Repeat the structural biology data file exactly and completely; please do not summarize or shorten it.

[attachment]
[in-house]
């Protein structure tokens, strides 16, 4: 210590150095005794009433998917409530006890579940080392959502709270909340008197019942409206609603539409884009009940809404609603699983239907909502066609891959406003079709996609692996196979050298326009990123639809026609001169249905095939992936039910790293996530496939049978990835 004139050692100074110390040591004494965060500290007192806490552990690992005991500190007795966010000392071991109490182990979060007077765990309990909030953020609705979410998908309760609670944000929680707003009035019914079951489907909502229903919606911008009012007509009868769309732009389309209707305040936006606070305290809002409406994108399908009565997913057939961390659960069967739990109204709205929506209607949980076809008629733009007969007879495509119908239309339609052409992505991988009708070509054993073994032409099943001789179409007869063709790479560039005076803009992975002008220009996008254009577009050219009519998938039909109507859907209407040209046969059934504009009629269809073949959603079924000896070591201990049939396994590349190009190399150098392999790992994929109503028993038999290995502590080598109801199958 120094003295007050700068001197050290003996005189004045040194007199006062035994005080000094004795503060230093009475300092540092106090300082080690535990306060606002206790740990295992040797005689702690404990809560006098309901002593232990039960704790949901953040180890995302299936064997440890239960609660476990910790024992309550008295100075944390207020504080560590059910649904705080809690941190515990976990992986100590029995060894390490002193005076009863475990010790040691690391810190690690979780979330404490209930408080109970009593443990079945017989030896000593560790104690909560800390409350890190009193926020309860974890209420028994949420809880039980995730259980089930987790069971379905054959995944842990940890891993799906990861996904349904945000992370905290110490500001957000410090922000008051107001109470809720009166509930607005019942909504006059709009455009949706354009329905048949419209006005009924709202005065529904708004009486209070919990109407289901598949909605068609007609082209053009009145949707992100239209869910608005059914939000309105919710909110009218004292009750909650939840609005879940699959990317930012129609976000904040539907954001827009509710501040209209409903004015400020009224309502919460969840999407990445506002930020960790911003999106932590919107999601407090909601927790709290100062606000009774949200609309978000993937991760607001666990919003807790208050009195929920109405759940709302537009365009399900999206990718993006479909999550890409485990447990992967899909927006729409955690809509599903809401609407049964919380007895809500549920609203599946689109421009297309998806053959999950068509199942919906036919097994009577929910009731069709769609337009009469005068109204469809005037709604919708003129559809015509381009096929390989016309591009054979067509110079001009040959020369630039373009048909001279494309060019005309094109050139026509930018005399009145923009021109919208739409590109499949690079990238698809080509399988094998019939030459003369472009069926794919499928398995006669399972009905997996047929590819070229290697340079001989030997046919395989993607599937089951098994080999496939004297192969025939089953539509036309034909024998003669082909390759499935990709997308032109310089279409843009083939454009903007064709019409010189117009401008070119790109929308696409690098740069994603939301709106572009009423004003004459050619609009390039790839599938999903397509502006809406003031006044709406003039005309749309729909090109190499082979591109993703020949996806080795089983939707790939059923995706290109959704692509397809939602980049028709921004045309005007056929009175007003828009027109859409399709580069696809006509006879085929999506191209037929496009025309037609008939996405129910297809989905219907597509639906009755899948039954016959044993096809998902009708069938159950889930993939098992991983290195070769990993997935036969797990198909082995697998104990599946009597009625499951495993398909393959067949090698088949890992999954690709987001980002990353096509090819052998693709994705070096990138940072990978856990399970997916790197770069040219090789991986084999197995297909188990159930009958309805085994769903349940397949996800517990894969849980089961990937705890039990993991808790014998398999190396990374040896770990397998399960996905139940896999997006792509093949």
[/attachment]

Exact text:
[in-house]
């Protein structure tokens, strides 16, 4: 210590150095005794009433998917409530006890579940080392959502709270909340008197019942409206609603539409884009009940809404609603699983239907909502066609891959406003079709996609692996196979050298326009990123639809026609001169249905095939992936039910790293996530496939049978990835 004139050692100074110390040591004494965060500290007192806490552990690992005991500190007795966010000392071991109490182990979060007077765990309990909030953020609705979410998908309760609670944000929680707003009035019914079951489907909502229903919606911008009012007509009868769309732009389309209707305040936006606070305290809002409406994108399908009565997913057939961390659960069967739990109204709205929506209607949980076809008629733009007969007879495509119908239309339609052409992505991988009708070509054993073994032409099943001789179409007869063709790479560039005076803009992975002008220009996008254009577009050219009519998938039909109507859907209407040209046969059934504009009629269809073949959603079924000896070591201990049939396994590349190009190399150098392999790992994929109503028993038999290995502590080598109801199958 120094003295007050700068001197050290003996005189004045040194007199006062035994005080000094004795503060230093009475300092540092106090300082080690535990306060606002206790740990295992040797005689702690404990809560006098309901002593232990039960704790949901953040180890995302299936064997440890239960609660476990910790024992309550008295100075944390207020504080560590059910649904705080809690941190515990976990992986100590029995060894390490002193005076009863475990010790040691690391810190690690979780979330404490209930408080109970009593443990079945017989030896000593560790104690909560800390409350890190009193926020309860974890209420028994949420809880039980995730259980089930987790069971379905054959995944842990940890891993799906990861996904349904945000992370905290110490500001957000410090922000008051107001109470809720009166509930607005019942909504006059709009455009949706354009329905048949419209006005009924709202005065529904708004009486209070919990109407289901598949909605068609007609082209053009009145949707992100239209869910608005059914939000309105919710909110009218004292009750909650939840609005879940699959990317930012129609976000904040539907954001827009509710501040209209409903004015400020009224309502919460969840999407990445506002930020960790911003999106932590919107999601407090909601927790709290100062606000009774949200609309978000993937991760607001666990919003807790208050009195929920109405759940709302537009365009399900999206990718993006479909999550890409485990447990992967899909927006729409955690809509599903809401609407049964919380007895809500549920609203599946689109421009297309998806053959999950068509199942919906036919097994009577929910009731069709769609337009009469005068109204469809005037709604919708003129559809015509381009096929390989016309591009054979067509110079001009040959020369630039373009048909001279494309060019005309094109050139026509930018005399009145923009021109919208739409590109499949690079990238698809080509399988094998019939030459003369472009069926794919499928398995006669399972009905997996047929590819070229290697340079001989030997046919395989993607599937089951098994080999496939004297192969025939089953539509036309034909024998003669082909390759499935990709997308032109310089279409843009083939454009903007064709019409010189117009401008070119790109929308696409690098740069994603939301709106572009009423004003004459050619609009390039790839599938999903397509502006809406003031006044709406003039005309749309729909090109190499082979591109993703020949996806080795089983939707790939059923995706290109959704692509397809939602980049028709921004045309005007056929009175007003828009027109859409399709580069696809006509006879085929999506191209037929496009025309037609008939996405129910297809989905219907597509639906009755899948039954016959044993096809998902009708069938159950889930993939098992991983290195070769990993997935036969797990198909082995697998104990599946009597009625499951495993398909393959067949090698088949890992999954690709987001980002990353096509090819052998693709994705070096990138940072990978856990399970997916790197770069040219090789991986084999197995297909188990159930009958309805085994769903349940397949996800517990894969849980089961990937705890039990993991808790014998398999190396990374040896770990397998399960996905139940896999997006792509093949």